The Magic of Indigo-Dyed Wool
We are obsessed with indigo. Who isn't? The rich color reminds us of the sea, and never goes out of style. We set out to celebrate it in our Josefina Tote, which is made in Oaxaca from hand spun local wool, hand dyed with natural indigo, and woven in an ombre pattern by master artisan Josefina Jimenez and 9 other Zapotec women in Teotitlan del Valle, the center of wool weaving and natural dyes in Oaxaca.
Photo by Norma Schaefer, Oaxacan Cultural Navigator
The indigo plant is native to the Pacific Coast of Oaxaca, and the strain grown there produces one of the most powerful, intense colors in the world. It is one of the oldest sources of color for textile dyeing and printing. The oldest known indigo fabric is 6,000 years old, discovered in 2009 in Peru. The blue color is drawn out of the leaves in an alkaline bath, pressed into cakes and dried until the powder is needed. Read more about the indigo process in Oaxaca from Norma Schaefer.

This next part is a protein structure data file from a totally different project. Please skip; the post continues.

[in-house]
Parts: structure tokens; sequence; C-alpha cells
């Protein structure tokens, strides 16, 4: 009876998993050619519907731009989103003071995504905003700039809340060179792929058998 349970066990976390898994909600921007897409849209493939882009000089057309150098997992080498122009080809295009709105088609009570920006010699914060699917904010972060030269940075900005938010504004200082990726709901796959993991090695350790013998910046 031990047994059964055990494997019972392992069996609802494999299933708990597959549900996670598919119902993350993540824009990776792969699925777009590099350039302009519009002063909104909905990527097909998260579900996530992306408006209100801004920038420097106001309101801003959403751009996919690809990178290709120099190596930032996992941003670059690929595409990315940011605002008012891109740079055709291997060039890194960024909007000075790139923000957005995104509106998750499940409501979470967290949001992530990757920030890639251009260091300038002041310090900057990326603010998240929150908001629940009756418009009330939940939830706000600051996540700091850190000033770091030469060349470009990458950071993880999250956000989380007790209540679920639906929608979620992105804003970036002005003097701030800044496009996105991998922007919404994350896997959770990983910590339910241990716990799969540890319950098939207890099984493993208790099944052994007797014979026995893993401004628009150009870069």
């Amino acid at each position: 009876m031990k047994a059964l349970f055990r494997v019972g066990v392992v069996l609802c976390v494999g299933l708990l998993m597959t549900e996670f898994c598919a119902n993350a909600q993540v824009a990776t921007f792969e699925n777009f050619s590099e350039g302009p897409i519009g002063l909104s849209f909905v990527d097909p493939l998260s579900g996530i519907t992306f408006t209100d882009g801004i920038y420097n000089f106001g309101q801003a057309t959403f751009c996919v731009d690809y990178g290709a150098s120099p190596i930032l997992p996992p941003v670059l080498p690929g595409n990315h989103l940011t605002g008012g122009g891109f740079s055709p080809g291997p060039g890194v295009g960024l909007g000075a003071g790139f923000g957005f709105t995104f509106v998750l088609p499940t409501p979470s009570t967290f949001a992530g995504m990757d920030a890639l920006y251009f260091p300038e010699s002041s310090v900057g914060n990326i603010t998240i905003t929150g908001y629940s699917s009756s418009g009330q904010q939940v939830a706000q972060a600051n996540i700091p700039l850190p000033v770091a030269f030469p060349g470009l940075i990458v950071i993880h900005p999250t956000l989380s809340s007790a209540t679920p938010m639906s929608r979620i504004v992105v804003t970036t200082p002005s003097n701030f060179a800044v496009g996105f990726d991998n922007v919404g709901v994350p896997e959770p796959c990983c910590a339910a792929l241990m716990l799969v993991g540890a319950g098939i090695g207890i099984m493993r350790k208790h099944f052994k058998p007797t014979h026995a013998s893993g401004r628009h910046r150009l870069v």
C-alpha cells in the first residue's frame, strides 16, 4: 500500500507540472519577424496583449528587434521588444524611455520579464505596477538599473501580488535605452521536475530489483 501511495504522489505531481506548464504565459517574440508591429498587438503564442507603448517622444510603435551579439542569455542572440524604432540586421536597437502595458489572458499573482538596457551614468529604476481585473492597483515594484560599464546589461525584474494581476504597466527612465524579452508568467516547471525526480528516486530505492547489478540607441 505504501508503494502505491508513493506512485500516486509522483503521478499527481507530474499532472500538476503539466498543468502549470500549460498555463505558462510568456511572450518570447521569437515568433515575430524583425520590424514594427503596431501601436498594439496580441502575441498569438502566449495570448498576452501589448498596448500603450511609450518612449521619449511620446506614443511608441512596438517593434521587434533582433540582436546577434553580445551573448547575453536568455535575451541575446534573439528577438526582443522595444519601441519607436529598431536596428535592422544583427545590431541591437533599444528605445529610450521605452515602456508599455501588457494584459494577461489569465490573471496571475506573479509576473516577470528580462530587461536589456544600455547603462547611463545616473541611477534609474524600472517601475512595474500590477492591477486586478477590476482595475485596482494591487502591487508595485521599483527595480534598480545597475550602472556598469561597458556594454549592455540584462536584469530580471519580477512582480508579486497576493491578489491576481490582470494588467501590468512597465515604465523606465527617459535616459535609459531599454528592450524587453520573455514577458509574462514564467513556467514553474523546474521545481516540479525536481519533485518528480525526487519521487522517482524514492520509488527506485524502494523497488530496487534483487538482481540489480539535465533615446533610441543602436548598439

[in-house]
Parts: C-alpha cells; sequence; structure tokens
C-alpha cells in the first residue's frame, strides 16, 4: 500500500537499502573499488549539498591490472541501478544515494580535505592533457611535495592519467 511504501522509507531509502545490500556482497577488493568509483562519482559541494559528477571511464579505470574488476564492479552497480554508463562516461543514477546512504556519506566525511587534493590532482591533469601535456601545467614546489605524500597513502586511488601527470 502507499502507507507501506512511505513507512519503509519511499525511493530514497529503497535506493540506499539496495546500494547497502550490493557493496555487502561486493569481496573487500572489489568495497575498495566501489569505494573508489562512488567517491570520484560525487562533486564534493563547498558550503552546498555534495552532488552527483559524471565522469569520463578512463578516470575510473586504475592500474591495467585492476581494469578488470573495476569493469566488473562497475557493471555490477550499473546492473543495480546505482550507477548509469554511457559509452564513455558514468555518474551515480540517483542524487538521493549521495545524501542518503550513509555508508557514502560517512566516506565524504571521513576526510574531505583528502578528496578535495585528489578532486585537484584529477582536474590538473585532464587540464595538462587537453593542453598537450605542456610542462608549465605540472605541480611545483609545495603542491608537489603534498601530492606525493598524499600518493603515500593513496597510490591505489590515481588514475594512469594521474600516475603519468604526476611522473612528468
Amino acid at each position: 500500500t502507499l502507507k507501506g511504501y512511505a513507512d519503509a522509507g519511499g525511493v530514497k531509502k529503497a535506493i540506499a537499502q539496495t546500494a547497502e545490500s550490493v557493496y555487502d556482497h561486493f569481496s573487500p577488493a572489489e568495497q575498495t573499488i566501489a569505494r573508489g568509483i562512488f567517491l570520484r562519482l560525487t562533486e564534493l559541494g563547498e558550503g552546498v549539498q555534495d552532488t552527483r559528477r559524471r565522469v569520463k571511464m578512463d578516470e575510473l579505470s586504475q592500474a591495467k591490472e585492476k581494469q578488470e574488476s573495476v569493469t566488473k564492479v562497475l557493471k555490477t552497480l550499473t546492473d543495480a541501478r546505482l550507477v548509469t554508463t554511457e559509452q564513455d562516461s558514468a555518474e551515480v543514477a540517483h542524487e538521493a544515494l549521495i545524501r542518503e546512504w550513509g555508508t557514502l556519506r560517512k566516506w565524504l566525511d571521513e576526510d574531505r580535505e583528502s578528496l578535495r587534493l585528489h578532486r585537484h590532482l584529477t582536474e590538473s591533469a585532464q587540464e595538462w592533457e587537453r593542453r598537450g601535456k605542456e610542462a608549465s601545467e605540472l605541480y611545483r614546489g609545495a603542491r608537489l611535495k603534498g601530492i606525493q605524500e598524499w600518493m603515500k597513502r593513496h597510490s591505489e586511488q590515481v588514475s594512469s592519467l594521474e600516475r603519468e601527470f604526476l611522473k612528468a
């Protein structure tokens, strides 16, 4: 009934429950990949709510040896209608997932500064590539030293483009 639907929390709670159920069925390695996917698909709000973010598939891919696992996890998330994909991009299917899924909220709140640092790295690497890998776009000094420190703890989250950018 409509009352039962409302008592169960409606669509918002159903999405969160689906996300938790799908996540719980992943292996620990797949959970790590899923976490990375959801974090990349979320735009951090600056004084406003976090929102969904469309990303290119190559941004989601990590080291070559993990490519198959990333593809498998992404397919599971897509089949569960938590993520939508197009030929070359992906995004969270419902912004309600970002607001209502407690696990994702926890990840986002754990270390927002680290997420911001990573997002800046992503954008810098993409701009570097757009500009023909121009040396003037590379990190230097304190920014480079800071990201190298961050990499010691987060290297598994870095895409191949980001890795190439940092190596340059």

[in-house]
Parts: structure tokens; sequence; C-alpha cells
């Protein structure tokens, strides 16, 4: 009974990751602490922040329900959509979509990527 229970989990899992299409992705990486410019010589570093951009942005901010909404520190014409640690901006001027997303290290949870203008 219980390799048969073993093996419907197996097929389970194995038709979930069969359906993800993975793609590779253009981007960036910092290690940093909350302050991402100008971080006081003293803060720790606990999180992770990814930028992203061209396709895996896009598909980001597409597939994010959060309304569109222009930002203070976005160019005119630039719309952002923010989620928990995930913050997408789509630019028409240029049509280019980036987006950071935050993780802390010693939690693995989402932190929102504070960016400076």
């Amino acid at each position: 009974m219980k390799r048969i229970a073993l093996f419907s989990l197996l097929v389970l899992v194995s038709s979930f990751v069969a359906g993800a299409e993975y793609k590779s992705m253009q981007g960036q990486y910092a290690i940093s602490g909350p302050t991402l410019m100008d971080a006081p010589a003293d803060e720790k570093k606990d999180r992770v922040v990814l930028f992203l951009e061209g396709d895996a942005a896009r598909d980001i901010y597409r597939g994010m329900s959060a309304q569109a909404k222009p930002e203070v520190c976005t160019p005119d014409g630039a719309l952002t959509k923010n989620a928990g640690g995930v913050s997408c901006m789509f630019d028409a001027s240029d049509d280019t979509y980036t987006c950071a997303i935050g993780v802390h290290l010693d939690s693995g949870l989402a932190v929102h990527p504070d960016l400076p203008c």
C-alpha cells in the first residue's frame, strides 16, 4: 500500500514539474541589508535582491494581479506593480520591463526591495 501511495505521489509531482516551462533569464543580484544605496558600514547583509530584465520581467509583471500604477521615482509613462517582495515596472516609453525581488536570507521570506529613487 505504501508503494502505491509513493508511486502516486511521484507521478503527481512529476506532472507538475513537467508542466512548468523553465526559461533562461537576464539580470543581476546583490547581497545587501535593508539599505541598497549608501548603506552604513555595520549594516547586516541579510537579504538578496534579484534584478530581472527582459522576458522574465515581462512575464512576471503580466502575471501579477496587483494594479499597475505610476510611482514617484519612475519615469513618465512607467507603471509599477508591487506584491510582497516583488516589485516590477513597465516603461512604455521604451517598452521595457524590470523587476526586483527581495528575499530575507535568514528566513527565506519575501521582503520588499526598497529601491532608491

The fastest material to dye with indigo is wool. Buying machine-spun wool is cheaper (and much easier), but in the processing the fibers grow thin and brittle, and lose some of their lanolin, making them less resilient to wear. One way to reduce the cost is to add nylon or polyester threads, which further reduces the quality. The wool for the Josefina Tote comes from the mountains surrounding the Oaxaca valley, where the altitude results in a soft, dense fleece. It contains no additives, and is hand-spun. Read more about the importance of hand-spun wool in this piece by Norma Schaefer.
Photo by Norma Schaefer, Oaxaca Cultural Navigator